Witt v. U.S. Dept. of the Air Force Call

27-Sep-2010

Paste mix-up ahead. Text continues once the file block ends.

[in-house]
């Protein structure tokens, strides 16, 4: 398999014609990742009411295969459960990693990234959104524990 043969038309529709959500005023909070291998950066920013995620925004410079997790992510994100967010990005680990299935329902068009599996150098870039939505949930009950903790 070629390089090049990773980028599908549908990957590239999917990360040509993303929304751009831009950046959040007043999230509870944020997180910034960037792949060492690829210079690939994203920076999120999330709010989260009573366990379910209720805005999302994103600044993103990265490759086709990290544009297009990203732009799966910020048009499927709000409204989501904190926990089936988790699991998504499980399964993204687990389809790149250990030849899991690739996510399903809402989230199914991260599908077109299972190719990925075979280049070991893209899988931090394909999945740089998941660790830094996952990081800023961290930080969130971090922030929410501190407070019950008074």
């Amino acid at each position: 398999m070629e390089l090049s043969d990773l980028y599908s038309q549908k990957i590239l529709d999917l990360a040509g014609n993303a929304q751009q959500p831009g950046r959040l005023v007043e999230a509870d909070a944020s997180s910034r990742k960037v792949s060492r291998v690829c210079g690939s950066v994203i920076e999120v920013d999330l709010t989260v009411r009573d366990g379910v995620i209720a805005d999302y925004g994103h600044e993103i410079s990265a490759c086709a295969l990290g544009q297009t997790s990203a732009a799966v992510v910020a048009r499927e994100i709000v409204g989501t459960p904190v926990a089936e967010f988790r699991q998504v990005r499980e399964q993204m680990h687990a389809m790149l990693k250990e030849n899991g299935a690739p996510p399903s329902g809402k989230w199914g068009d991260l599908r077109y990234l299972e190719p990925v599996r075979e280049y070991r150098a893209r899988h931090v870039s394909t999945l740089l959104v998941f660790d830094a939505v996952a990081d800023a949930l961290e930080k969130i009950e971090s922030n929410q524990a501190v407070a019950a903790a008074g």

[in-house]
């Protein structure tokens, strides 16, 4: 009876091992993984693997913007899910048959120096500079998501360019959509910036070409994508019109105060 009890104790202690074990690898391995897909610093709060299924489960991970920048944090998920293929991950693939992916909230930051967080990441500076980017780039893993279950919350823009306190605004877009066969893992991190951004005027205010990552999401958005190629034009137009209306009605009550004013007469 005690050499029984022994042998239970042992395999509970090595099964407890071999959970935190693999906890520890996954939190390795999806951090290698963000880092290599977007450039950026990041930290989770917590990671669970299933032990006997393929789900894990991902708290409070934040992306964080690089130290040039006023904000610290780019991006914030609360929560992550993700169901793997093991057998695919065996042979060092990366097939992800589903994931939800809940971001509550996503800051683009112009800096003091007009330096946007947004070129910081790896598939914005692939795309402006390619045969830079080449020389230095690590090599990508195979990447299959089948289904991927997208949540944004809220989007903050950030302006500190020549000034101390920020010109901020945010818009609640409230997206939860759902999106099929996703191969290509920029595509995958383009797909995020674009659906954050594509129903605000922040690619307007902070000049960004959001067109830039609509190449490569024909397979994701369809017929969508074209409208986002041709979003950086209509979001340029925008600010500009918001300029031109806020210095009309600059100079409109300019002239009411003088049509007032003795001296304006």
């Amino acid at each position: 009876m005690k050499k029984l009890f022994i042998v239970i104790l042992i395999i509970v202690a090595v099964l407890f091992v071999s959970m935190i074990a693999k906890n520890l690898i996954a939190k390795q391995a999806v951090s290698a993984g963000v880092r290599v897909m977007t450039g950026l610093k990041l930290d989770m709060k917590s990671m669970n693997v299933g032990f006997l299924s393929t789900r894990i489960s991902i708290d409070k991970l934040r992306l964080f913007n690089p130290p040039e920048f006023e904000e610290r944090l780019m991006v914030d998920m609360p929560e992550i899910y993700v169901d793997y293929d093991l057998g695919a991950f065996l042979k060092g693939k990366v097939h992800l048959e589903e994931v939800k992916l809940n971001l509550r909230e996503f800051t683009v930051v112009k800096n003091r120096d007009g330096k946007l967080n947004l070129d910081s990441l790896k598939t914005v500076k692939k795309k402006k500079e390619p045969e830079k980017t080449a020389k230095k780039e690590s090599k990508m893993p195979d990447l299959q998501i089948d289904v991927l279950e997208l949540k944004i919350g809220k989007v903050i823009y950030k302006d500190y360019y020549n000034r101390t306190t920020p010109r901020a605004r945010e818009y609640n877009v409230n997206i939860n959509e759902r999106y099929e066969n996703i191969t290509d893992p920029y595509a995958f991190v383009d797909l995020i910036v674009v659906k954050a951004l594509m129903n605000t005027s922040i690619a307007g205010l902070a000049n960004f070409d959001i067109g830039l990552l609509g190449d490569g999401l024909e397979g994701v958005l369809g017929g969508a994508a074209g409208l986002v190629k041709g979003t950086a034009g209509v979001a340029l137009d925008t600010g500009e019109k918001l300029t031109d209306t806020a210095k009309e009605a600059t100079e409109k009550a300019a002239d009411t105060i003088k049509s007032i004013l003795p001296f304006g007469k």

In 2004, just short of retirement, Major Margaret Witt was suspended after her commanders learned she was in a relationship with a civilian woman. The ACLU of Washington sued the U.S. Department of the Air Force, claiming that the “Don’t Ask, Don’t Tell” policy and its application to Witt, violated her rights of liberty and equal protection. In 2006, Judge Leighton rejected these claims but was overruled by the U.S. 9th Circuit Court of Appeals in 2008. The Court of Appeals reinstated the lawsuit, holding that substantive due process demanded a heightened level of scrutiny. While the decision left in place the military’s ban, the court found that before separating a servicemember from his or her post, the military must prove that the individual’s conduct actually hurt morale or jeopardized another government interest. Speakers include Jim Lobsenz, Principal in the Seattle office of Carney Badley Spellman, P.S., and Diane H. Mazur, Professor of Law at the University of Florida Levin College of Law.